Preparing Financial Projections and Monitoring Results

 
 
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 Introduction | Start-up costs | Planning forecasts | Cost of production and sales | Pricing your product or service | General and administration expenses | Sales Forecast | Cash flow planning | Balance Sheet | Income statement | Cash flow projections | Financial ratios | Monitoring your financial plan | Conclusion

The will to win means nothing without the will to prepare”
Juma Ikangaa
New York City Marathon

The development of realistic financial planning documents for a business is an important process. The following pages provides you with tips, that if followed, will result in the completion of financial forecasts worthy of presentation to lenders, investors, and others. The development of a good financial plan takes a team effort which involves your internal accounting/bookkeeping team, your external accountants, your management team, Alberta Agriculture and Rural Development staff, and you as the owner.

By reading through the following pages you will receive a high level understanding of the following:

  1. The purpose of good financial planning
  2. The approach to arriving at realistic Start-up or Expansion Costs
  3. The up-front homework and planning process in developing Key Assumptions for sales, cost of production and general and administration expenses
  4. The up-front homework and planning process required in developing Key Assumptions for cash flow planning
  5. An overview and an example of a Balance Sheet and Income Statement
  6. The importance of accurate Cash Flow Planning
  7. Overview of Key Financial Performance Ratios – purpose and formulas
  8. Comments on suggestions for monitoring the financial plan developed
TIP: Remember it takes time, good research and a great team effort to achieve a realistic financial plan on which good decisions can be made!

Introduction

Entrepreneurs, start-up companies, or existing companies will utilize and require the development of numerous financial documents during the planning and operational stages. Each plays an important role in planning and managing your business. Some may be used in the earliest stages - simply to determine whether or not your proposed or existing business is feasible or sustainable. Others will be used to provide information that will enable you to attract partners, investors or financing capital; while some will monitor and benchmark your business activities on an ongoing basis.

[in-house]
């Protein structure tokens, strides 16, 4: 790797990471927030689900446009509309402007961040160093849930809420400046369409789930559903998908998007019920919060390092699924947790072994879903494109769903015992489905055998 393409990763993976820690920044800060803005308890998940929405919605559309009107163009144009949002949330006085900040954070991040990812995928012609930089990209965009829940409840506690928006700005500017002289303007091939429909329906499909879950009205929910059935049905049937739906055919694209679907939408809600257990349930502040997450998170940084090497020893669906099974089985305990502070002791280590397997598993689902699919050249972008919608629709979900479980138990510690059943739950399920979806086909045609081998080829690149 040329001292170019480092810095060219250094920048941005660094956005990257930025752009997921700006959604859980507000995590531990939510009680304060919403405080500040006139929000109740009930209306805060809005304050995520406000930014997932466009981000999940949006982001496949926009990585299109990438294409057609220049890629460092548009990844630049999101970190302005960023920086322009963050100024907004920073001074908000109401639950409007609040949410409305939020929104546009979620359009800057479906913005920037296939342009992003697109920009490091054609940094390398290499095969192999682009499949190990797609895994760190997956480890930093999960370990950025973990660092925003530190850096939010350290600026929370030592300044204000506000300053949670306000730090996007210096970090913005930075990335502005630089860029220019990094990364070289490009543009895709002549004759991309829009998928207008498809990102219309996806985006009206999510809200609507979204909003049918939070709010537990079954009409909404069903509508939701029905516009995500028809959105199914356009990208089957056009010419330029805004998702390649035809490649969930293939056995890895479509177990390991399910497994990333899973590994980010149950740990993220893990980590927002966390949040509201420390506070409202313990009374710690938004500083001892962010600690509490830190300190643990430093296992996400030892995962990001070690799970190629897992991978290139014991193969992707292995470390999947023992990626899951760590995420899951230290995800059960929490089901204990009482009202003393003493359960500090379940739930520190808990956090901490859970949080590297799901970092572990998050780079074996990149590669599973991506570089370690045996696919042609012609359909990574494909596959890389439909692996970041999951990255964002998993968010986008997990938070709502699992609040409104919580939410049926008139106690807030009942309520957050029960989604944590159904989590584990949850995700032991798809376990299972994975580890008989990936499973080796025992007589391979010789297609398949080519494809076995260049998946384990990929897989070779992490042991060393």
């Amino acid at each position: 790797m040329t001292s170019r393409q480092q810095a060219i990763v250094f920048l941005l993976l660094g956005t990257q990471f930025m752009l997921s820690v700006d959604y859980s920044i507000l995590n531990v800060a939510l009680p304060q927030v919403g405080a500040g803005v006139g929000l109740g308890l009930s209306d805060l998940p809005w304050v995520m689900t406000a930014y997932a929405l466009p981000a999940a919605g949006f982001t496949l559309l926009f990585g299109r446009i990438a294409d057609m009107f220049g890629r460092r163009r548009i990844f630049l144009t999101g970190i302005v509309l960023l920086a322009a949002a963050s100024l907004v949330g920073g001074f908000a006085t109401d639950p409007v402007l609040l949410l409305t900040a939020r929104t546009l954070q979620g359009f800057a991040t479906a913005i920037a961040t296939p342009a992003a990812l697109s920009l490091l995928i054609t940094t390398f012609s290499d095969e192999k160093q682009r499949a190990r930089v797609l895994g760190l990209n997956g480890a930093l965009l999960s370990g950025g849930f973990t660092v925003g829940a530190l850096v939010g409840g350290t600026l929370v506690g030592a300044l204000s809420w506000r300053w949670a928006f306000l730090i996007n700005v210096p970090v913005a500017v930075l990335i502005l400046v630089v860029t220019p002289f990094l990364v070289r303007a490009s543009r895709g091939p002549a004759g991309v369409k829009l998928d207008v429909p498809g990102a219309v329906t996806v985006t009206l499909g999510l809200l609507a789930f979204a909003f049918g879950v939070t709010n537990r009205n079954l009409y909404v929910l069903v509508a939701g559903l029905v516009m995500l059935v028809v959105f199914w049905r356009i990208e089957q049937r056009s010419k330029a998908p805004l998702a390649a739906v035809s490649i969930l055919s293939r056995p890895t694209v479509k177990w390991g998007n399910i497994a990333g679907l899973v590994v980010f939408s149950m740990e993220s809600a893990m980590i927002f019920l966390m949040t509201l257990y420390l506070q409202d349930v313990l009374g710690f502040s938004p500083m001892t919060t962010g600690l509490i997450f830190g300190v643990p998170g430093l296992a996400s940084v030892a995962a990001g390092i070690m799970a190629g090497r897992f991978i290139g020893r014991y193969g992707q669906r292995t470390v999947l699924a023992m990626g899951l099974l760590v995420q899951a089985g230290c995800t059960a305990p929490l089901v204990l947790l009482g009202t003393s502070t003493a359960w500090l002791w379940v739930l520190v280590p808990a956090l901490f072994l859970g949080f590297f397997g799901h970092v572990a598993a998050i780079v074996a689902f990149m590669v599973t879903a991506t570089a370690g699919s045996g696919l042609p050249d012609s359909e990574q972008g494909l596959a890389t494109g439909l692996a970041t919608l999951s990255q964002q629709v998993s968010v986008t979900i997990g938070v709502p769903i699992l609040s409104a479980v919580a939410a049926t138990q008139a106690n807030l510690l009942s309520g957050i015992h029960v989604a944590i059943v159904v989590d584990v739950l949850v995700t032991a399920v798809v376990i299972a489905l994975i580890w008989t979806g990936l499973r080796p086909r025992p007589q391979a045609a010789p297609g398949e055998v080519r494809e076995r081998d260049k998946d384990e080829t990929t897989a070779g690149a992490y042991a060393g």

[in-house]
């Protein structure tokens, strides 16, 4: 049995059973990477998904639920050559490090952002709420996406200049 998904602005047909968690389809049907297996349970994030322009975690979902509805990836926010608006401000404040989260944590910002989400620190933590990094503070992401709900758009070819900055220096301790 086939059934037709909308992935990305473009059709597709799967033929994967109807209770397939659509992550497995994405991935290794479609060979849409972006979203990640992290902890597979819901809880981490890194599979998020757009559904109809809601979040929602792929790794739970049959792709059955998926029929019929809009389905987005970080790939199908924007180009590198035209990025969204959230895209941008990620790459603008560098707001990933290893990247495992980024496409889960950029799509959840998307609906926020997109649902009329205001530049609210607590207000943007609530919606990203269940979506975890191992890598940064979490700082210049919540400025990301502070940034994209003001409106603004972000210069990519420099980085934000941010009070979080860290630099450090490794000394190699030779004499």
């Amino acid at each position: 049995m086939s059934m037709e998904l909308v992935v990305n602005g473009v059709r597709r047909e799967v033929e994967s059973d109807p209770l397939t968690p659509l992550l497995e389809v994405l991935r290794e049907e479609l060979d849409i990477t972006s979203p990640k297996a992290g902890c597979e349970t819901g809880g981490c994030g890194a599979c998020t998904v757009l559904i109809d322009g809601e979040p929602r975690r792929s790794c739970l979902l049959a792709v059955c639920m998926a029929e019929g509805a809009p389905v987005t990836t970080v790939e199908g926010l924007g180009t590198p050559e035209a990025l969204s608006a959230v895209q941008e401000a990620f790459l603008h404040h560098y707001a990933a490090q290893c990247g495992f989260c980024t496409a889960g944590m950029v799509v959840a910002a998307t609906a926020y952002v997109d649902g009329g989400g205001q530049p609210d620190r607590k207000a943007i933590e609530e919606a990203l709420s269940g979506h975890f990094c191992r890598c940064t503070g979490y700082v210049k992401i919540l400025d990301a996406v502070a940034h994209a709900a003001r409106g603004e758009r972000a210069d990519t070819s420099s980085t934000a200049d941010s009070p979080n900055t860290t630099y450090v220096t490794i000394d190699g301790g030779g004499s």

The structure of your business will determine the variation and format of some of the financial documents that you will utilize. The typical business structures are: sole proprietorship, partnerships or corporations. Additional types of business structures may possibly include new generation co-ops or joint ventures. Your financial and/or legal professional will assist you in determining the structure best suited to your business needs.

Critical business decisions need to be made before you invest significant time and capital. It is important to adequately complete market research, hold discussions with possible suppliers and be able to place estimated costs into models that will enable you to more accurately complete feasibility assessments.

The development of your financial documents is an important step in bringing your new start-up business, or new product launch to reality. Once prepared, these financial documents will assist you in attracting investors, satisfying the needs of your lenders, and monitoring your business on an ongoing basis.

Building these documents requires utilizing key assumptions. These key assumptions are the building blocks of information that are collected and used to develop your financial and business plans - and to help make critical decisions based on solid information. Key assumptions are critical to all aspects of the financial forecasts – balance sheets, income statements, cash flow, business plans and so on. They include detailed forecasted sales volumes; cost of sales, general administration expenses, and others.